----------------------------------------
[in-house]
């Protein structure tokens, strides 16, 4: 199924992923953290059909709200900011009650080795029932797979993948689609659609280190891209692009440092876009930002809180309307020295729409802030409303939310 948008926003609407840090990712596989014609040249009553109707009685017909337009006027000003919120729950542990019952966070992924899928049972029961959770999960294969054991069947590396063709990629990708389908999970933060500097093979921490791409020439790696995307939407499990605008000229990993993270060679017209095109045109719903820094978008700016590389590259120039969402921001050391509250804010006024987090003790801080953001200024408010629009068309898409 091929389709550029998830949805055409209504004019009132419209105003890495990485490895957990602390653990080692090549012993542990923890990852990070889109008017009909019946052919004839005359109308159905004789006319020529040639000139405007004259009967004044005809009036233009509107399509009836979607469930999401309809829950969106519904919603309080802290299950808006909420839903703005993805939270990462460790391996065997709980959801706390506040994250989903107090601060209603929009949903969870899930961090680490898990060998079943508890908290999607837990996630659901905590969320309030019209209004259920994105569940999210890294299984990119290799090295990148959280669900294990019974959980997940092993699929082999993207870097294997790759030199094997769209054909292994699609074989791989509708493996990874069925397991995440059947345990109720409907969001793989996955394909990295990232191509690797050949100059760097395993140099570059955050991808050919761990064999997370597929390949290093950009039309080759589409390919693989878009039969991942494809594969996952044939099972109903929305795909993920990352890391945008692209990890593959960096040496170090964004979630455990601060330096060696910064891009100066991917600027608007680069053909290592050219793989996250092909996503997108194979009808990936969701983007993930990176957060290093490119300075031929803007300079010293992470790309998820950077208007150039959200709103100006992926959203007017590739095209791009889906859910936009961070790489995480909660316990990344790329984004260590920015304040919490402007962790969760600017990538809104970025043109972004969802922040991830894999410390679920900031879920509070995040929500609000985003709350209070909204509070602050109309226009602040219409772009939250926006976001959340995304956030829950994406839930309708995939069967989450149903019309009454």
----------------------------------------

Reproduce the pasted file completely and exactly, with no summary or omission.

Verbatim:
[in-house]
């Protein structure tokens, strides 16, 4: 199924992923953290059909709200900011009650080795029932797979993948689609659609280190891209692009440092876009930002809180309307020295729409802030409303939310 948008926003609407840090990712596989014609040249009553109707009685017909337009006027000003919120729950542990019952966070992924899928049972029961959770999960294969054991069947590396063709990629990708389908999970933060500097093979921490791409020439790696995307939407499990605008000229990993993270060679017209095109045109719903820094978008700016590389590259120039969402921001050391509250804010006024987090003790801080953001200024408010629009068309898409 091929389709550029998830949805055409209504004019009132419209105003890495990485490895957990602390653990080692090549012993542990923890990852990070889109008017009909019946052919004839005359109308159905004789006319020529040639000139405007004259009967004044005809009036233009509107399509009836979607469930999401309809829950969106519904919603309080802290299950808006909420839903703005993805939270990462460790391996065997709980959801706390506040994250989903107090601060209603929009949903969870899930961090680490898990060998079943508890908290999607837990996630659901905590969320309030019209209004259920994105569940999210890294299984990119290799090295990148959280669900294990019974959980997940092993699929082999993207870097294997790759030199094997769209054909292994699609074989791989509708493996990874069925397991995440059947345990109720409907969001793989996955394909990295990232191509690797050949100059760097395993140099570059955050991808050919761990064999997370597929390949290093950009039309080759589409390919693989878009039969991942494809594969996952044939099972109903929305795909993920990352890391945008692209990890593959960096040496170090964004979630455990601060330096060696910064891009100066991917600027608007680069053909290592050219793989996250092909996503997108194979009808990936969701983007993930990176957060290093490119300075031929803007300079010293992470790309998820950077208007150039959200709103100006992926959203007017590739095209791009889906859910936009961070790489995480909660316990990344790329984004260590920015304040919490402007962790969760600017990538809104970025043109972004969802922040991830894999410390679920900031879920509070995040929500609000985003709350209070909204509070602050109309226009602040219409772009939250926006976001959340995304956030829950994406839930309708995939069967989450149903019309009454």